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acquaintance affair allude amongst answered Napier Ashtonby aunt Julia brother character Charles Napier cloth Colonel Neville Colonel Neville's companion connexion countenance cried crown 8vo dark dear Dr Powell Dyson earnest Ellen Neville emotion evidently evinced expression face fancy Fanny father fear feeling felt followed gazed gentleman glance grave hand heart honour hope hour husband Inez interest Jane Eyre Julia Kavanagh knew Langton latter light lips manner Mary Napier mind Miss Neville mother Mowbray Napier family neighbourhood never night Oxford passed passion paused person poor position post 8vo remarked render reply seemed Seville Sir Eardley smile sorrow spirit spoke step Stones of Venice stood strange stranger sweet taste tell thought tion turned uneasiness Vallis House voice Volume W. M. THACKERAY whilst wife William Neville Wilmott Wilton wish words worldly Xeville young Neville youth
Page 314 - The author of these various manuals of the social sciences has the art of stating clearly the abstruse points of political economy and metaphysics, and making them level to every understanding.
Page 305 - Architecture," we understand Mr. Ruskin to mean the seven fundamental and cardinal laws, the observance of and obedience to which are indispensable to the architect, who would deserve the name. The politician, the moralist, the divine, will find in it ample store of instructive matter, as well as the artist.
Page 306 - What fine things the lectures contain ! What eloquent and subtle sayings, what wise and earnest writing ! How delightful are their turns of humour; with what a touching effect, in the graver passages, the genuine feeling of the man comes out ; and how vividly the thoughts are painted, as it were, in graphic and characteristic words.
Page 312 - These conversations present a distinct and truthful image of Goethe's mind during the last ten years of his life. And never was his judgment more clear and correct than in his closing years. The time spent on the perusal of this book will be usefully and agreeably employed. Mr. Oxenford's translation is as exact and faithful as it is elegant."— Spectator.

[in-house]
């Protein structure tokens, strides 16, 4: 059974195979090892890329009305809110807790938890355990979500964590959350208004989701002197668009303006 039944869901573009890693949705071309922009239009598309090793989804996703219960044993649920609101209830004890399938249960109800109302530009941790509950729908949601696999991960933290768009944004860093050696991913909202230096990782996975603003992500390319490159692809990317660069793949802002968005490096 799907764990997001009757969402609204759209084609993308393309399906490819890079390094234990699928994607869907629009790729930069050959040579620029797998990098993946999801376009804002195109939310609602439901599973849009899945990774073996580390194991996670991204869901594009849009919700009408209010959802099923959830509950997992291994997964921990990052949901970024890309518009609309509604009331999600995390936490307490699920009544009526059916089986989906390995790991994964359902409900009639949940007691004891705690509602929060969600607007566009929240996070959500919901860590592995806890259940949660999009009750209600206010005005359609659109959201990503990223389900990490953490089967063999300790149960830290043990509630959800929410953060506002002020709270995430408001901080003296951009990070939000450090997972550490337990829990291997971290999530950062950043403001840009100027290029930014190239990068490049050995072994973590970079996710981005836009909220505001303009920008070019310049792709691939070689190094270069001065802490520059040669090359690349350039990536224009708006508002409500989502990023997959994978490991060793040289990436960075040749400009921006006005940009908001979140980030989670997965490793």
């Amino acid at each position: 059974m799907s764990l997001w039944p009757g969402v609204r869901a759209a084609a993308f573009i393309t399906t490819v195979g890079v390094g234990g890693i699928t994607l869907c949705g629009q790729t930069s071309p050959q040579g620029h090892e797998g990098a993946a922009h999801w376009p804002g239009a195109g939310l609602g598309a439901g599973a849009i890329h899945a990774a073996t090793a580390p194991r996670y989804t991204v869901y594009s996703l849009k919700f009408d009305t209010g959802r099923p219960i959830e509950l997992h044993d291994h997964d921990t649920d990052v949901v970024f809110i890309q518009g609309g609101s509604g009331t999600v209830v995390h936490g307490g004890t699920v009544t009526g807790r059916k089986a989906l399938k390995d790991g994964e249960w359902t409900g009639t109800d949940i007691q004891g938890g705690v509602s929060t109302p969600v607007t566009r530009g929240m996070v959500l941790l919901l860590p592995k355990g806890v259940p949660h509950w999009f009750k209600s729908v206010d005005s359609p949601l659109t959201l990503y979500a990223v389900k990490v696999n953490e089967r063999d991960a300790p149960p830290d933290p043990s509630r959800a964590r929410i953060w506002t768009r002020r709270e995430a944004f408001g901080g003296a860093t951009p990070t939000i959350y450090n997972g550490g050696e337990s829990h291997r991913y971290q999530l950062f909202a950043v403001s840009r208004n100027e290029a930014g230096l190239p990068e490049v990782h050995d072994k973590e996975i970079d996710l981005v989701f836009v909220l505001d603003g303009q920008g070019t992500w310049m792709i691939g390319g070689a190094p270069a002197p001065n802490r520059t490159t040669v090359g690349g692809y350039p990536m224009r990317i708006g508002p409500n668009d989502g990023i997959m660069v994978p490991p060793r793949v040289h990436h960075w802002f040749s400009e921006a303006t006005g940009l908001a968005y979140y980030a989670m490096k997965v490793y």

Page 310 - Times. III. MEN, WOMEN, AND BOOKS. 2 vols. post 8vo,' with Portrait, 10s. cloth. " A book for a parlour-window, for a summer's eve, for a warm fireside, for a halfhour's leisure, for a whole day's luxury ; in any and every possible shape a charming companion.
Page 309 - A more noble and dignified tribute to the virtues of her sex we can scarcely imagine than this work, to which the gifted authoress has brought talents of no ordinary range, and, more than all, a spirit of eminent piety.
Page 304 - This book is one which, perhaps, no other man could have written, and one for which the world ought to be and will be thankful. It is in the highest degree eloquent, acute, stimulating to thought, and fertile in suggestion. It...
Page 305 - A generous and impassioned review of the works of living painters. A hearty and earnest work, full of deep thought, and developing great and striking truths in art."- — British Quarterly Review.
Page 301 - Of the Topes opened in various parts of India none have yielded so rich a harvest of important information as those of Bhilsa, opened by Major Cunningham and Lieut. Maisey ; and which are described, with an abundance of highly curious graphic illustrations, in this most interesting book."— Examiner.